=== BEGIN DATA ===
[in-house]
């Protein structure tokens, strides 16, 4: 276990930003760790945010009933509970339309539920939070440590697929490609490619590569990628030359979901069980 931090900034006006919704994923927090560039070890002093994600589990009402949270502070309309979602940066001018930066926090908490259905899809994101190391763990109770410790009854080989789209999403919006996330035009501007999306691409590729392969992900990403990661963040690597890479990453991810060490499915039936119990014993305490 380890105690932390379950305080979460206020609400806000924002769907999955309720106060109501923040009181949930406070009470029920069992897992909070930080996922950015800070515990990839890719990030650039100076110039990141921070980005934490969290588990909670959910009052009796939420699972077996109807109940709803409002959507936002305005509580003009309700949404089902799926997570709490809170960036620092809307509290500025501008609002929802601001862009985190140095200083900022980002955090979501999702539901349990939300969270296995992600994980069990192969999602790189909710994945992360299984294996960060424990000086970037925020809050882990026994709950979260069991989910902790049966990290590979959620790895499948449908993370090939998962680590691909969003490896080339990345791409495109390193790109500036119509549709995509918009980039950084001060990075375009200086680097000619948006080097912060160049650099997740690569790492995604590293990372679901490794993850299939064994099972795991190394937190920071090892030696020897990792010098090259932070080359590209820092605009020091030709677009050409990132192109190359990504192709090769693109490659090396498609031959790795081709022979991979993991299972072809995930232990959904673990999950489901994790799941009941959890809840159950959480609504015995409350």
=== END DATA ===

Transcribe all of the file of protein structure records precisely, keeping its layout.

[in-house]
């Protein structure tokens, strides 16, 4: 276990930003760790945010009933509970339309539920939070440590697929490609490619590569990628030359979901069980 931090900034006006919704994923927090560039070890002093994600589990009402949270502070309309979602940066001018930066926090908490259905899809994101190391763990109770410790009854080989789209999403919006996330035009501007999306691409590729392969992900990403990661963040690597890479990453991810060490499915039936119990014993305490 380890105690932390379950305080979460206020609400806000924002769907999955309720106060109501923040009181949930406070009470029920069992897992909070930080996922950015800070515990990839890719990030650039100076110039990141921070980005934490969290588990909670959910009052009796939420699972077996109807109940709803409002959507936002305005509580003009309700949404089902799926997570709490809170960036620092809307509290500025501008609002929802601001862009985190140095200083900022980002955090979501999702539901349990939300969270296995992600994980069990192969999602790189909710994945992360299984294996960060424990000086970037925020809050882990026994709950979260069991989910902790049966990290590979959620790895499948449908993370090939998962680590691909969003490896080339990345791409495109390193790109500036119509549709995509918009980039950084001060990075375009200086680097000619948006080097912060160049650099997740690569790492995604590293990372679901490794993850299939064994099972795991190394937190920071090892030696020897990792010098090259932070080359590209820092605009020091030709677009050409990132192109190359990504192709090769693109490659090396498609031959790795081709022979991979993991299972072809995930232990959904673990999950489901994790799941009941959890809840159950959480609504015995409350």